The search for a missing child revealed that harming children is the one line the Penguin will not cross, perhaps stemming from his abusive origins.
WARNING: The following article contains spoilers from “Little Pyg. Little Pyg.” in Batman: Urban Legends #8, on sale now from DC Comics.
Batman was on the trail of a kidnapped child. A young girl named Jessica had been kidnapped by Professor Pyg. Knowing what happens to people who Pyg gets his hands on, Batman was pressed for time to find the girl before it was too late and she was made “perfect.” He delved into all of his underworld contacts and even began shaking down some of his more significant enemies for leads in “Little Pyg. Little Pyg.” from Batman: Urban Legends #8 by Christian Ward and Steve Wands. But it was the Penguin who gave Batman the true location of Pyg, citing that he only told him this because he is opposed to harming children. This reveals an interesting facet of the Penguin, tying back to his various origins in comics and in other mediums.
It’s rare for Batman to use Gotham City’s rogues as a source of information, usually because they’re so out of reach. But a child in Professor Pyg’s clutches is a tragedy that he could not allow. Anyone Pyg captures is brutally mutilated, their mind broken in the process as they accept Pyg’s warped sense of perfection onto themselves. For that to happen to a child is something Batman wasn’t going to let happen, so he’d turn over every stone he could think of.
The Penguin’s intel was about a slaughterhouse that had been fortified by Pyg, becoming the last on a list of places Batman would search. But his begrudging admittance of this was motivated by the missing child and not because he was frightened of Batman.
This actually tracks considering Penguin’s origin. In most instances of his beginnings, Oswald Cobbeplot is typically a fairly lonely child or one that is highly abused, finding love in protection in only a few individuals during that formative stage of life. So it stands to reason that, having been exposed to abuse as a child, he does not approve of it occurring to other children.
This strange moral code would probably only apply to the Penguin out of all of Batman’s rogues. Unlike most other villains in Gotham, Penguin is sane and in complete control of his actions. Everything he does is for a specific reason and ultimately made to benefit himself. To him, there would be no benefit in harming a child.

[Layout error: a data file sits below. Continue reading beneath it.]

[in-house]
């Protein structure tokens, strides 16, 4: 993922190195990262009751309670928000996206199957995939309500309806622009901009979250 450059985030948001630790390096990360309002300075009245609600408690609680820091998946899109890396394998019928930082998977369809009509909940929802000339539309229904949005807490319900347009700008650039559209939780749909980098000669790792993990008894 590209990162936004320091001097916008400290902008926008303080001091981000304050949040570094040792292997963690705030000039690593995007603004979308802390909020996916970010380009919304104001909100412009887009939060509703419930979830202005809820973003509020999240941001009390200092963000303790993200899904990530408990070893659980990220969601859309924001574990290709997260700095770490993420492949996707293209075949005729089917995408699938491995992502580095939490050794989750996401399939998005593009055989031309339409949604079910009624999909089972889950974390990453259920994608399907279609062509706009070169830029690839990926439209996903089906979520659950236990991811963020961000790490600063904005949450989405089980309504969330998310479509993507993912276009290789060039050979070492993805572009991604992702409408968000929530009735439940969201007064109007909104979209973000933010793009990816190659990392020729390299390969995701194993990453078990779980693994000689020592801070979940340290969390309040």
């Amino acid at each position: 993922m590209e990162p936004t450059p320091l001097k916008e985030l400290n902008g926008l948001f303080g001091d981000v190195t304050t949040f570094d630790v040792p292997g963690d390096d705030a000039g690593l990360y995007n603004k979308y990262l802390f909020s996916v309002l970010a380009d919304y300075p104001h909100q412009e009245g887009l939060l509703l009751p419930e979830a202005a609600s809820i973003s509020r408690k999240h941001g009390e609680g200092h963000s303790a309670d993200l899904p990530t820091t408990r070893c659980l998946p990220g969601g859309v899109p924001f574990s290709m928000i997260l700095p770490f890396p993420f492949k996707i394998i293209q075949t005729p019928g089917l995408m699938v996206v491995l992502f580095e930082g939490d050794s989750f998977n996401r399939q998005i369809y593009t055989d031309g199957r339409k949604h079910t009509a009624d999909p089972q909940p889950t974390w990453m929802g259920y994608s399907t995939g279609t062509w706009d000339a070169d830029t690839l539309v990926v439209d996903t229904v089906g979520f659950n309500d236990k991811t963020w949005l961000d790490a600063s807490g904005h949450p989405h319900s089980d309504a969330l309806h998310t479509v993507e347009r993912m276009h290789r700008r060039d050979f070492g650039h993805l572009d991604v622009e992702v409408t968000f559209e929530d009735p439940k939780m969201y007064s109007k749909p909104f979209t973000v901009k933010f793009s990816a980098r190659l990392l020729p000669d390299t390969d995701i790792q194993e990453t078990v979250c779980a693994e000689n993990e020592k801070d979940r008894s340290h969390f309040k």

Most origins paint Penguin as incredibly lonely due to his physical appearance. This often led to him being bullied, which is how he discovered his love of birds: they were the only friends he could make that would not tease him for his appearance. Of course, this is just the comic version of events. Other tales portray Penguin’s childhood as much more difficult than a case of bullying.
In the television series Gotham, young Oswald faced bullying as a child, but the tragedies that were inflicted upon him occurred well before his birth. His mother had been forced away from his father by Oswald’s disapproving grandparents, who did not want their son to marry one of the servants. As a consequence, Oswald grew up with very little, his mother being his only true source of affection. This left him no choice but to enter the criminal underworld to find a way to prosper.
Decades earlier, the Penguin’s origins in Batman Returns were far darker. Being born deformed, his parents abandoned him, letting him float down a stream into the Gotham sewers where he was discovered and raised by penguins, transforming into a psychopathic monster with a thirst for revenge again Gotham’s elite. But all of it spawned from his own abandonment.
So ultimately, it makes sense that Penguin would be opposed to hurting children. Damage at an early age can affect how they turn out, and though the Penguin probably wouldn’t want to change himself, he also wouldn’t want another child to go through what he did. And his tip did help Batman find the girl, allowing him to arrive just in time to save Jessica and capture Pyg.
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